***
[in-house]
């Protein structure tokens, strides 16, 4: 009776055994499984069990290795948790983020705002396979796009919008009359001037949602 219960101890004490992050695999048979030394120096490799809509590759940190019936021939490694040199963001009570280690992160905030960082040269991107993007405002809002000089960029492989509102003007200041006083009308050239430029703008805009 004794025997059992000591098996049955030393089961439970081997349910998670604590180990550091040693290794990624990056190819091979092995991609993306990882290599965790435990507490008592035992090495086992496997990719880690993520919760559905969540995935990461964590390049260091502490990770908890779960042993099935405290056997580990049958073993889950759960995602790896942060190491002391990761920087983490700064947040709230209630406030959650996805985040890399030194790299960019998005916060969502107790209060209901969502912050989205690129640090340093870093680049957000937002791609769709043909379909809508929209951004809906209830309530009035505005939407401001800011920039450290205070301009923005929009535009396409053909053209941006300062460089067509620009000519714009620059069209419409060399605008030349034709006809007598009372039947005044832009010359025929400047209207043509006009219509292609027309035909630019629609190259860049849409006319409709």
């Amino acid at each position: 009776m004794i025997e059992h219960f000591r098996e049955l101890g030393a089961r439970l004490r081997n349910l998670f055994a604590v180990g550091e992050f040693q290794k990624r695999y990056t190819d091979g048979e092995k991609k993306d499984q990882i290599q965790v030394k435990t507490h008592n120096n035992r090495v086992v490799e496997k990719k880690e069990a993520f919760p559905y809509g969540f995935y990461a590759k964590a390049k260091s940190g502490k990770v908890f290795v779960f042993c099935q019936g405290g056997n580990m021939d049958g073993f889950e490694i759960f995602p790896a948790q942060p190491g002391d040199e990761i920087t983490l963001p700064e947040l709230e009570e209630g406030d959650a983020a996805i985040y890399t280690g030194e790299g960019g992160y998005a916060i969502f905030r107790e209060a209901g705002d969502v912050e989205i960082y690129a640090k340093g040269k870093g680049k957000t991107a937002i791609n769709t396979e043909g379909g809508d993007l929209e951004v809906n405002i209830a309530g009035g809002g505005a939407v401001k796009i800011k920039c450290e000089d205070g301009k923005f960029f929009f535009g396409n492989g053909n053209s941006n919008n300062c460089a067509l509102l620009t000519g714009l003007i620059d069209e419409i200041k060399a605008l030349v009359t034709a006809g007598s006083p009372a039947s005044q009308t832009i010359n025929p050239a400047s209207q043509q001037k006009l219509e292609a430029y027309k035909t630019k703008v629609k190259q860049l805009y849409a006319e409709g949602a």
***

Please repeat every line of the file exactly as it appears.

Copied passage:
[in-house]
């Protein structure tokens, strides 16, 4: 009776055994499984069990290795948790983020705002396979796009919008009359001037949602 219960101890004490992050695999048979030394120096490799809509590759940190019936021939490694040199963001009570280690992160905030960082040269991107993007405002809002000089960029492989509102003007200041006083009308050239430029703008805009 004794025997059992000591098996049955030393089961439970081997349910998670604590180990550091040693290794990624990056190819091979092995991609993306990882290599965790435990507490008592035992090495086992496997990719880690993520919760559905969540995935990461964590390049260091502490990770908890779960042993099935405290056997580990049958073993889950759960995602790896942060190491002391990761920087983490700064947040709230209630406030959650996805985040890399030194790299960019998005916060969502107790209060209901969502912050989205690129640090340093870093680049957000937002791609769709043909379909809508929209951004809906209830309530009035505005939407401001800011920039450290205070301009923005929009535009396409053909053209941006300062460089067509620009000519714009620059069209419409060399605008030349034709006809007598009372039947005044832009010359025929400047209207043509006009219509292609027309035909630019629609190259860049849409006319409709």
């Amino acid at each position: 009776m004794i025997e059992h219960f000591r098996e049955l101890g030393a089961r439970l004490r081997n349910l998670f055994a604590v180990g550091e992050f040693q290794k990624r695999y990056t190819d091979g048979e092995k991609k993306d499984q990882i290599q965790v030394k435990t507490h008592n120096n035992r090495v086992v490799e496997k990719k880690e069990a993520f919760p559905y809509g969540f995935y990461a590759k964590a390049k260091s940190g502490k990770v908890f290795v779960f042993c099935q019936g405290g056997n580990m021939d049958g073993f889950e490694i759960f995602p790896a948790q942060p190491g002391d040199e990761i920087t983490l963001p700064e947040l709230e009570e209630g406030d959650a983020a996805i985040y890399t280690g030194e790299g960019g992160y998005a916060i969502f905030r107790e209060a209901g705002d969502v912050e989205i960082y690129a640090k340093g040269k870093g680049k957000t991107a937002i791609n769709t396979e043909g379909g809508d993007l929209e951004v809906n405002i209830a309530g009035g809002g505005a939407v401001k796009i800011k920039c450290e000089d205070g301009k923005f960029f929009f535009g396409n492989g053909n053209s941006n919008n300062c460089a067509l509102l620009t000519g714009l003007i620059d069209e419409i200041k060399a605008l030349v009359t034709a006809g007598s006083p009372a039947s005044q009308t832009i010359n025929p050239a400047s209207q043509q001037k006009l219509e292609a430029y027309k035909t630019k703008v629609k190259q860049l805009y849409a006319e409709g949602a």